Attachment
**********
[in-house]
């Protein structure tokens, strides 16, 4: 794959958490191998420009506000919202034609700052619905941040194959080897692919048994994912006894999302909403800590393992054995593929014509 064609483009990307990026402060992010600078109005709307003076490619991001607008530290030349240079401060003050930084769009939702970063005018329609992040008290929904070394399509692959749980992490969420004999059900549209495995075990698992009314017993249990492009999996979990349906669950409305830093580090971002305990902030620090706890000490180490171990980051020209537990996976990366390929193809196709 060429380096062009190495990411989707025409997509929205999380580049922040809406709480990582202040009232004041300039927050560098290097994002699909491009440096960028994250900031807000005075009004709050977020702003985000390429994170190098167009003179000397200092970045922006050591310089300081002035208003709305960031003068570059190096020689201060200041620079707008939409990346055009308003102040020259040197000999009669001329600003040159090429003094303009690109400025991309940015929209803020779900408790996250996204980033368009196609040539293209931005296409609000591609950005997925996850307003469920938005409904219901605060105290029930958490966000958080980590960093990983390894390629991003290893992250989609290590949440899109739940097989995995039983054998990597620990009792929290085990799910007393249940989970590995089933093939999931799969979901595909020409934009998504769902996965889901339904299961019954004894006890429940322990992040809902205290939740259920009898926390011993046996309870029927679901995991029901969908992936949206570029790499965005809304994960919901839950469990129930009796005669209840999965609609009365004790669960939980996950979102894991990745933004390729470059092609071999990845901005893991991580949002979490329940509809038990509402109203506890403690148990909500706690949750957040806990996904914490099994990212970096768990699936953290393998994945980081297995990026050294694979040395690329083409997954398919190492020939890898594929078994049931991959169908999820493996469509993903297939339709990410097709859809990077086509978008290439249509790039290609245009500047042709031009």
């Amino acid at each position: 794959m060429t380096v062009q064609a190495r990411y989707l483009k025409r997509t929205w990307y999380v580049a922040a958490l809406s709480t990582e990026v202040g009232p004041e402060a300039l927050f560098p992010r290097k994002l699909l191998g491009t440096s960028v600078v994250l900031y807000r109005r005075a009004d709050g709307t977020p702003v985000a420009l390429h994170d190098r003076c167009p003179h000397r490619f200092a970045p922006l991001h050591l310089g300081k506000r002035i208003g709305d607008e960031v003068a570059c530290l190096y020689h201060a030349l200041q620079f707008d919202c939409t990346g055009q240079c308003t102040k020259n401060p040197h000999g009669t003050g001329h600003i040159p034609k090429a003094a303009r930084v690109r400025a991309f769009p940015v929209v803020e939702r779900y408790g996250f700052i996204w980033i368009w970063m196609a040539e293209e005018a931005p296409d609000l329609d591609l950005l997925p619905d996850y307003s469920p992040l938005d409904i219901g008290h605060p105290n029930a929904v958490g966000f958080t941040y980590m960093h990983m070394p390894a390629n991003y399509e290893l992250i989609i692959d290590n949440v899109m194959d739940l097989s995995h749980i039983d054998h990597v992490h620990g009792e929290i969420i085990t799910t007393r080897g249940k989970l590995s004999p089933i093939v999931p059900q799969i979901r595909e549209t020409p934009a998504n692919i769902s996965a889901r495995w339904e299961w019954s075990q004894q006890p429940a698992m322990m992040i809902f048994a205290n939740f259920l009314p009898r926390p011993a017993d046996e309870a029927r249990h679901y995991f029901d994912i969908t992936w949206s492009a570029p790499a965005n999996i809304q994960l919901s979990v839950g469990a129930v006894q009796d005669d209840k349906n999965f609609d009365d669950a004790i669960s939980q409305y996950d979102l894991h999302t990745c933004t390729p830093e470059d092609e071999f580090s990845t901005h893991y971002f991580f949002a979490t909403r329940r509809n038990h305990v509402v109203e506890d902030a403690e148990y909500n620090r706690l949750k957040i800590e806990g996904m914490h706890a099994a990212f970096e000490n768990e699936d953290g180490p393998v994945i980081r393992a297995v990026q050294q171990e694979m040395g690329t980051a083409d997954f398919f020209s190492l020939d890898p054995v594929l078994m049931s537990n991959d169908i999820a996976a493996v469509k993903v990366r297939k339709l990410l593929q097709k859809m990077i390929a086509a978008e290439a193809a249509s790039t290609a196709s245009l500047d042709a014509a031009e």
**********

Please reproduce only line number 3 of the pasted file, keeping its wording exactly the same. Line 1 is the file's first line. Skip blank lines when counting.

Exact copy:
């Amino acid at each position: 794959m060429t380096v062009q064609a190495r990411y989707l483009k025409r997509t929205w990307y999380v580049a922040a958490l809406s709480t990582e990026v202040g009232p004041e402060a300039l927050f560098p992010r290097k994002l699909l191998g491009t440096s960028v600078v994250l900031y807000r109005r005075a009004d709050g709307t977020p702003v985000a420009l390429h994170d190098r003076c167009p003179h000397r490619f200092a970045p922006l991001h050591l310089g300081k506000r002035i208003g709305d607008e960031v003068a570059c530290l190096y020689h201060a030349l200041q620079f707008d919202c939409t990346g055009q240079c308003t102040k020259n401060p040197h000999g009669t003050g001329h600003i040159p034609k090429a003094a303009r930084v690109r400025a991309f769009p940015v929209v803020e939702r779900y408790g996250f700052i996204w980033i368009w970063m196609a040539e293209e005018a931005p296409d609000l329609d591609l950005l997925p619905d996850y307003s469920p992040l938005d409904i219901g008290h605060p105290n029930a929904v958490g966000f958080t941040y980590m960093h990983m070394p390894a390629n991003y399509e290893l992250i989609i692959d290590n949440v899109m194959d739940l097989s995995h749980i039983d054998h990597v992490h620990g009792e929290i969420i085990t799910t007393r080897g249940k989970l590995s004999p089933i093939v999931p059900q799969i979901r595909e549209t020409p934009a998504n692919i769902s996965a889901r495995w339904e299961w019954s075990q004894q006890p429940a698992m322990m992040i809902f048994a205290n939740f259920l009314p009898r926390p011993a017993d046996e309870a029927r249990h679901y995991f029901d994912i969908t992936w949206s492009a570029p790499a965005n999996i809304q994960l919901s979990v839950g469990a129930v006894q009796d005669d209840k349906n999965f609609d009365d669950a004790i669960s939980q409305y996950d979102l894991h999302t990745c933004t390729p830093e470059d092609e071999f580090s990845t901005h893991y971002f991580f949002a979490t909403r329940r509809n038990h305990v509402v109203e506890d902030a403690e148990y909500n620090r706690l949750k957040i800590e806990g996904m914490h706890a099994a990212f970096e000490n768990e699936d953290g180490p393998v994945i980081r393992a297995v990026q050294q171990e694979m040395g690329t980051a083409d997954f398919f020209s190492l020939d890898p054995v594929l078994m049931s537990n991959d169908i999820a996976a493996v469509k993903v990366r297939k339709l990410l593929q097709k859809m990077i390929a086509a978008e290439a193809a249509s790039t290609a196709s245009l500047d042709a014509a031009e």